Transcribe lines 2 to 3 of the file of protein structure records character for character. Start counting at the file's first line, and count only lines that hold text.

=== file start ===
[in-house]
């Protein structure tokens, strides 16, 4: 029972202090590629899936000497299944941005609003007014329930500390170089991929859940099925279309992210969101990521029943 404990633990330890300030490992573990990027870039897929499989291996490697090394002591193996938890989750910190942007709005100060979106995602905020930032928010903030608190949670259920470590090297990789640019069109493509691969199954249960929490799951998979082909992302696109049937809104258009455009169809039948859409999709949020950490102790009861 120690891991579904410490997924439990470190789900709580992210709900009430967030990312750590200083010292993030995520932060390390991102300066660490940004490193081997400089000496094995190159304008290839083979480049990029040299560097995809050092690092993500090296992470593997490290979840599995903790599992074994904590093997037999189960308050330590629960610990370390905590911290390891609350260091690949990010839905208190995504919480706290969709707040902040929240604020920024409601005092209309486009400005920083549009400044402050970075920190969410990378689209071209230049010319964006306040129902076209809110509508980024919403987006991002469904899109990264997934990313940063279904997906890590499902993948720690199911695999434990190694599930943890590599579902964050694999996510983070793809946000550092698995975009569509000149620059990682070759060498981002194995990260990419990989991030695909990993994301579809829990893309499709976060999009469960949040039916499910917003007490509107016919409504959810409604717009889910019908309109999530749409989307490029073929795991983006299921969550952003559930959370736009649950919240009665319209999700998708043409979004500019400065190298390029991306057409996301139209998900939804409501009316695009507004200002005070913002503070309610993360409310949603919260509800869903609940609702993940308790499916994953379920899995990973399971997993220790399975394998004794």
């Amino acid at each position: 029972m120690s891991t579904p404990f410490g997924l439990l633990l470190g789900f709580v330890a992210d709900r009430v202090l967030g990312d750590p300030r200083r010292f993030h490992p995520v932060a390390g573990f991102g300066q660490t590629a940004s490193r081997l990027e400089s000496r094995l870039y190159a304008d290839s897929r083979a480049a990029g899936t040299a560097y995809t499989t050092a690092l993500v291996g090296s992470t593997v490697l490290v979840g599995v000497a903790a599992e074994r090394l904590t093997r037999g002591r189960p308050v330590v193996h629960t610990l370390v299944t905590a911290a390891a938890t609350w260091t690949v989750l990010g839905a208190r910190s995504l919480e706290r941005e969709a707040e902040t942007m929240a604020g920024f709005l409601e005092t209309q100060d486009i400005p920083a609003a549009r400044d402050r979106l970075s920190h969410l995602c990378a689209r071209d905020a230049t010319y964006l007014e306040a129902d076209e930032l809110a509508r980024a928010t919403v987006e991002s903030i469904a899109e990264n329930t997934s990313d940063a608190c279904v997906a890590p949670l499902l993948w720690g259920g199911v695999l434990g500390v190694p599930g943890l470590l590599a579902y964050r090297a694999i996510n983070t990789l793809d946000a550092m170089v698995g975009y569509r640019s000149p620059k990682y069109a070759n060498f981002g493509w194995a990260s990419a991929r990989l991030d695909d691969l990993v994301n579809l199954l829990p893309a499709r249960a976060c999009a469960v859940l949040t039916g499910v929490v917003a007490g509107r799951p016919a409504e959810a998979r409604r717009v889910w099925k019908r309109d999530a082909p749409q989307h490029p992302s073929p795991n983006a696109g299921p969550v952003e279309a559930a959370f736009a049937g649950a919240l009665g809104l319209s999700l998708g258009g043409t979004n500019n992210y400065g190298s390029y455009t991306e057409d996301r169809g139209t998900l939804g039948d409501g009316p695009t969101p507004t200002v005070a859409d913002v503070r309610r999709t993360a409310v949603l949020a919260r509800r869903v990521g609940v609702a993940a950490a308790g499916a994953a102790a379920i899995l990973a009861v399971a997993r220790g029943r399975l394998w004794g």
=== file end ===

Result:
């Protein structure tokens, strides 16, 4: 029972202090590629899936000497299944941005609003007014329930500390170089991929859940099925279309992210969101990521029943 404990633990330890300030490992573990990027870039897929499989291996490697090394002591193996938890989750910190942007709005100060979106995602905020930032928010903030608190949670259920470590090297990789640019069109493509691969199954249960929490799951998979082909992302696109049937809104258009455009169809039948859409999709949020950490102790009861 120690891991579904410490997924439990470190789900709580992210709900009430967030990312750590200083010292993030995520932060390390991102300066660490940004490193081997400089000496094995190159304008290839083979480049990029040299560097995809050092690092993500090296992470593997490290979840599995903790599992074994904590093997037999189960308050330590629960610990370390905590911290390891609350260091690949990010839905208190995504919480706290969709707040902040929240604020920024409601005092209309486009400005920083549009400044402050970075920190969410990378689209071209230049010319964006306040129902076209809110509508980024919403987006991002469904899109990264997934990313940063279904997906890590499902993948720690199911695999434990190694599930943890590599579902964050694999996510983070793809946000550092698995975009569509000149620059990682070759060498981002194995990260990419990989991030695909990993994301579809829990893309499709976060999009469960949040039916499910917003007490509107016919409504959810409604717009889910019908309109999530749409989307490029073929795991983006299921969550952003559930959370736009649950919240009665319209999700998708043409979004500019400065190298390029991306057409996301139209998900939804409501009316695009507004200002005070913002503070309610993360409310949603919260509800869903609940609702993940308790499916994953379920899995990973399971997993220790399975394998004794």
């Amino acid at each position: 029972m120690s891991t579904p404990f410490g997924l439990l633990l470190g789900f709580v330890a992210d709900r009430v202090l967030g990312d750590p300030r200083r010292f993030h490992p995520v932060a390390g573990f991102g300066q660490t590629a940004s490193r081997l990027e400089s000496r094995l870039y190159a304008d290839s897929r083979a480049a990029g899936t040299a560097y995809t499989t050092a690092l993500v291996g090296s992470t593997v490697l490290v979840g599995v000497a903790a599992e074994r090394l904590t093997r037999g002591r189960p308050v330590v193996h629960t610990l370390v299944t905590a911290a390891a938890t609350w260091t690949v989750l990010g839905a208190r910190s995504l919480e706290r941005e969709a707040e902040t942007m929240a604020g920024f709005l409601e005092t209309q100060d486009i400005p920083a609003a549009r400044d402050r979106l970075s920190h969410l995602c990378a689209r071209d905020a230049t010319y964006l007014e306040a129902d076209e930032l809110a509508r980024a928010t919403v987006e991002s903030i469904a899109e990264n329930t997934s990313d940063a608190c279904v997906a890590p949670l499902l993948w720690g259920g199911v695999l434990g500390v190694p599930g943890l470590l590599a579902y964050r090297a694999i996510n983070t990789l793809d946000a550092m170089v698995g975009y569509r640019s000149p620059k990682y069109a070759n060498f981002g493509w194995a990260s990419a991929r990989l991030d695909d691969l990993v994301n579809l199954l829990p893309a499709r249960a976060c999009a469960v859940l949040t039916g499910v929490v917003a007490g509107r799951p016919a409504e959810a998979r409604r717009v889910w099925k019908r309109d999530a082909p749409q989307h490029p992302s073929p795991n983006a696109g299921p969550v952003e279309a559930a959370f736009a049937g649950a919240l009665g809104l319209s999700l998708g258009g043409t979004n500019n992210y400065g190298s390029y455009t991306e057409d996301r169809g139209t998900l939804g039948d409501g009316p695009t969101p507004t200002v005070a859409d913002v503070r309610r999709t993360a409310v949603l949020a919260r509800r869903v990521g609940v609702a993940a950490a308790g499916a994953a102790a379920i899995l990973a009861v399971a997993r220790g029943r399975l394998w004794g």